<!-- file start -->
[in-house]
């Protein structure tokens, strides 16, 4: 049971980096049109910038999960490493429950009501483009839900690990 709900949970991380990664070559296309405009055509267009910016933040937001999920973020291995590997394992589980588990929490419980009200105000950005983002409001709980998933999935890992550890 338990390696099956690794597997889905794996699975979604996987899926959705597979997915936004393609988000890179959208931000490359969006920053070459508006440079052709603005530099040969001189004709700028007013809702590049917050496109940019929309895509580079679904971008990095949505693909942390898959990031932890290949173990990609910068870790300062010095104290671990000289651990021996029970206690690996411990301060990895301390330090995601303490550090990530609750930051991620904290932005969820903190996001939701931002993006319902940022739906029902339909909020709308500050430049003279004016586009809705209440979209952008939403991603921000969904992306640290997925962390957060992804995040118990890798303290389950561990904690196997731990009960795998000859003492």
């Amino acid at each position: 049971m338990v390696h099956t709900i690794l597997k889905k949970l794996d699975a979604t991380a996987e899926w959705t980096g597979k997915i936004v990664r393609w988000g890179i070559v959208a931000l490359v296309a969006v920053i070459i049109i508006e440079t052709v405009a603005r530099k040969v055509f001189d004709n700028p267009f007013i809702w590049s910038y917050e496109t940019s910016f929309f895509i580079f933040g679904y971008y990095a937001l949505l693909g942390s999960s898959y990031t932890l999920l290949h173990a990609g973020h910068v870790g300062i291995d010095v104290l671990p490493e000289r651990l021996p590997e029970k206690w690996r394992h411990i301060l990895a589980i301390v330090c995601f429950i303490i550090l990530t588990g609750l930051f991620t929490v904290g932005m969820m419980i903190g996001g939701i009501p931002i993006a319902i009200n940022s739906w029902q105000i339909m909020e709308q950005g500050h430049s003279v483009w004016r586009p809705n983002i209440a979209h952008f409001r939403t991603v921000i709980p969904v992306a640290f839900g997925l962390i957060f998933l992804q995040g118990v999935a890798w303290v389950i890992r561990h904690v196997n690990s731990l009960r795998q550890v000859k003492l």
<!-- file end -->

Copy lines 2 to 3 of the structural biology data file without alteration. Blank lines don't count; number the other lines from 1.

């Protein structure tokens, strides 16, 4: 049971980096049109910038999960490493429950009501483009839900690990 709900949970991380990664070559296309405009055509267009910016933040937001999920973020291995590997394992589980588990929490419980009200105000950005983002409001709980998933999935890992550890 338990390696099956690794597997889905794996699975979604996987899926959705597979997915936004393609988000890179959208931000490359969006920053070459508006440079052709603005530099040969001189004709700028007013809702590049917050496109940019929309895509580079679904971008990095949505693909942390898959990031932890290949173990990609910068870790300062010095104290671990000289651990021996029970206690690996411990301060990895301390330090995601303490550090990530609750930051991620904290932005969820903190996001939701931002993006319902940022739906029902339909909020709308500050430049003279004016586009809705209440979209952008939403991603921000969904992306640290997925962390957060992804995040118990890798303290389950561990904690196997731990009960795998000859003492």
């Amino acid at each position: 049971m338990v390696h099956t709900i690794l597997k889905k949970l794996d699975a979604t991380a996987e899926w959705t980096g597979k997915i936004v990664r393609w988000g890179i070559v959208a931000l490359v296309a969006v920053i070459i049109i508006e440079t052709v405009a603005r530099k040969v055509f001189d004709n700028p267009f007013i809702w590049s910038y917050e496109t940019s910016f929309f895509i580079f933040g679904y971008y990095a937001l949505l693909g942390s999960s898959y990031t932890l999920l290949h173990a990609g973020h910068v870790g300062i291995d010095v104290l671990p490493e000289r651990l021996p590997e029970k206690w690996r394992h411990i301060l990895a589980i301390v330090c995601f429950i303490i550090l990530t588990g609750l930051f991620t929490v904290g932005m969820m419980i903190g996001g939701i009501p931002i993006a319902i009200n940022s739906w029902q105000i339909m909020e709308q950005g500050h430049s003279v483009w004016r586009p809705n983002i209440a979209h952008f409001r939403t991603v921000i709980p969904v992306a640290f839900g997925l962390i957060f998933l992804q995040g118990v999935a890798w303290v389950i890992r561990h904690v196997n690990s731990l009960r795998q550890v000859k003492l």